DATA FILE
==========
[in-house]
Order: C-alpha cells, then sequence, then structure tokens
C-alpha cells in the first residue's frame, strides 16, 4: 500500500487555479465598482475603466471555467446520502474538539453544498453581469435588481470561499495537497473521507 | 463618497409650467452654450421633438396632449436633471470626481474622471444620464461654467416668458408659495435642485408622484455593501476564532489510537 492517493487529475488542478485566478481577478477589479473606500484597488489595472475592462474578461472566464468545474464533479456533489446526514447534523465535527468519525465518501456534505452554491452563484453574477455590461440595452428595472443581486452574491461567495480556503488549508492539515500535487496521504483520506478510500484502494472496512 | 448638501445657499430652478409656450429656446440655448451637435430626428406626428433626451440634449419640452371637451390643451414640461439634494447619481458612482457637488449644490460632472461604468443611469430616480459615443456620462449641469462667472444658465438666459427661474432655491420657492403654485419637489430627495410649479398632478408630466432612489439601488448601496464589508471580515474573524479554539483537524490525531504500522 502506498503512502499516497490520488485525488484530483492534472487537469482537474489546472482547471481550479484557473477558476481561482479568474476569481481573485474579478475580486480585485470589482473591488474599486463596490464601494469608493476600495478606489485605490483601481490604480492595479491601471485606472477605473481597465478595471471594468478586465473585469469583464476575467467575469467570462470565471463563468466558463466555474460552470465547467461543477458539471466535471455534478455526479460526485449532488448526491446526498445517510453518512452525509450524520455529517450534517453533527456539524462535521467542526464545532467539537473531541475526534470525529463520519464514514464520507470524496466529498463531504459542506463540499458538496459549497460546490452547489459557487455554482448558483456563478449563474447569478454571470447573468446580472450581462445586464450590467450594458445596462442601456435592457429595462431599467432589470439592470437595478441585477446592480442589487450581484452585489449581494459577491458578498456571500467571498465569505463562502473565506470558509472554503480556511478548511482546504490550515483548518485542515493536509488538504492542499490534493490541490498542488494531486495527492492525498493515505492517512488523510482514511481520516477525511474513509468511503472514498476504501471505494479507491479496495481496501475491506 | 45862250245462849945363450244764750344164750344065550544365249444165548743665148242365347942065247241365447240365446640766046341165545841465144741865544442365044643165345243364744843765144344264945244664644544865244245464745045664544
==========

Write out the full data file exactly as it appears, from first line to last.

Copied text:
[in-house]
Order: C-alpha cells, then sequence, then structure tokens
C-alpha cells in the first residue's frame, strides 16, 4: 500500500487555479465598482475603466471555467446520502474538539453544498453581469435588481470561499495537497473521507 | 463618497409650467452654450421633438396632449436633471470626481474622471444620464461654467416668458408659495435642485408622484455593501476564532489510537 492517493487529475488542478485566478481577478477589479473606500484597488489595472475592462474578461472566464468545474464533479456533489446526514447534523465535527468519525465518501456534505452554491452563484453574477455590461440595452428595472443581486452574491461567495480556503488549508492539515500535487496521504483520506478510500484502494472496512 | 448638501445657499430652478409656450429656446440655448451637435430626428406626428433626451440634449419640452371637451390643451414640461439634494447619481458612482457637488449644490460632472461604468443611469430616480459615443456620462449641469462667472444658465438666459427661474432655491420657492403654485419637489430627495410649479398632478408630466432612489439601488448601496464589508471580515474573524479554539483537524490525531504500522 502506498503512502499516497490520488485525488484530483492534472487537469482537474489546472482547471481550479484557473477558476481561482479568474476569481481573485474579478475580486480585485470589482473591488474599486463596490464601494469608493476600495478606489485605490483601481490604480492595479491601471485606472477605473481597465478595471471594468478586465473585469469583464476575467467575469467570462470565471463563468466558463466555474460552470465547467461543477458539471466535471455534478455526479460526485449532488448526491446526498445517510453518512452525509450524520455529517450534517453533527456539524462535521467542526464545532467539537473531541475526534470525529463520519464514514464520507470524496466529498463531504459542506463540499458538496459549497460546490452547489459557487455554482448558483456563478449563474447569478454571470447573468446580472450581462445586464450590467450594458445596462442601456435592457429595462431599467432589470439592470437595478441585477446592480442589487450581484452585489449581494459577491458578498456571500467571498465569505463562502473565506470558509472554503480556511478548511482546504490550515483548518485542515493536509488538504492542499490534493490541490498542488494531486495527492492525498493515505492517512488523510482514511481520516477525511474513509468511503472514498476504501471505494479507491479496495481496501475491506 | 45862250245462849945363450244764750344164750344065550544365249444165548743665148242365347942065247241365447240365446640766046341165545841465144741865544442365044643165345243364744843765144344264945244664644544865244245464745045664544